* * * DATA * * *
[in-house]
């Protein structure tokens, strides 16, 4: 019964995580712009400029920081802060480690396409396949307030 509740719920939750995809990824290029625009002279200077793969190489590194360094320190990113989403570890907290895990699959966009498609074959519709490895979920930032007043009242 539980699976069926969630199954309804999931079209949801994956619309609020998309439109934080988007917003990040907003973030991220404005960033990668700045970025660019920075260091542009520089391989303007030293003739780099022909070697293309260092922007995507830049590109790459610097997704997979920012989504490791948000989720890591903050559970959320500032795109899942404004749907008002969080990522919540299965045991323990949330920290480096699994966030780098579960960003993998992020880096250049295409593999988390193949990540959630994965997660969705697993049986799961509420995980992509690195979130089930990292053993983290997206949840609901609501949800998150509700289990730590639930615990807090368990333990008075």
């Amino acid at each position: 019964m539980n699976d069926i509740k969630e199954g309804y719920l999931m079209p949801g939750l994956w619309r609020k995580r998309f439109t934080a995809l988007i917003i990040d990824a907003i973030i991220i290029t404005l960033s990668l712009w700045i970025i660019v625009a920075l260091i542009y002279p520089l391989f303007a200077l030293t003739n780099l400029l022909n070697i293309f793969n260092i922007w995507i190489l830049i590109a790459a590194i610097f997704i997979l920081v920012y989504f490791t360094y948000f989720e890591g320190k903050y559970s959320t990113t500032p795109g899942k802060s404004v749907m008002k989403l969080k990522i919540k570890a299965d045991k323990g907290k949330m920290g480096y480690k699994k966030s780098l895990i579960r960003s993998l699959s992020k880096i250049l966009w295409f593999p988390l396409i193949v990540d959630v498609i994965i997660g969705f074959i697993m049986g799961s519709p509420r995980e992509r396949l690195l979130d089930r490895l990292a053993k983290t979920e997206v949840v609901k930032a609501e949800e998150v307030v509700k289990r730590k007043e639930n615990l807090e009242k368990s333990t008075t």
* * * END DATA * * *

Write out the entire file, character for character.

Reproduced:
[in-house]
């Protein structure tokens, strides 16, 4: 019964995580712009400029920081802060480690396409396949307030 509740719920939750995809990824290029625009002279200077793969190489590194360094320190990113989403570890907290895990699959966009498609074959519709490895979920930032007043009242 539980699976069926969630199954309804999931079209949801994956619309609020998309439109934080988007917003990040907003973030991220404005960033990668700045970025660019920075260091542009520089391989303007030293003739780099022909070697293309260092922007995507830049590109790459610097997704997979920012989504490791948000989720890591903050559970959320500032795109899942404004749907008002969080990522919540299965045991323990949330920290480096699994966030780098579960960003993998992020880096250049295409593999988390193949990540959630994965997660969705697993049986799961509420995980992509690195979130089930990292053993983290997206949840609901609501949800998150509700289990730590639930615990807090368990333990008075």
């Amino acid at each position: 019964m539980n699976d069926i509740k969630e199954g309804y719920l999931m079209p949801g939750l994956w619309r609020k995580r998309f439109t934080a995809l988007i917003i990040d990824a907003i973030i991220i290029t404005l960033s990668l712009w700045i970025i660019v625009a920075l260091i542009y002279p520089l391989f303007a200077l030293t003739n780099l400029l022909n070697i293309f793969n260092i922007w995507i190489l830049i590109a790459a590194i610097f997704i997979l920081v920012y989504f490791t360094y948000f989720e890591g320190k903050y559970s959320t990113t500032p795109g899942k802060s404004v749907m008002k989403l969080k990522i919540k570890a299965d045991k323990g907290k949330m920290g480096y480690k699994k966030s780098l895990i579960r960003s993998l699959s992020k880096i250049l966009w295409f593999p988390l396409i193949v990540d959630v498609i994965i997660g969705f074959i697993m049986g799961s519709p509420r995980e992509r396949l690195l979130d089930r490895l990292a053993k983290t979920e997206v949840v609901k930032a609501e949800e998150v307030v509700k289990r730590k007043e639930n615990l807090e009242k368990s333990t008075t």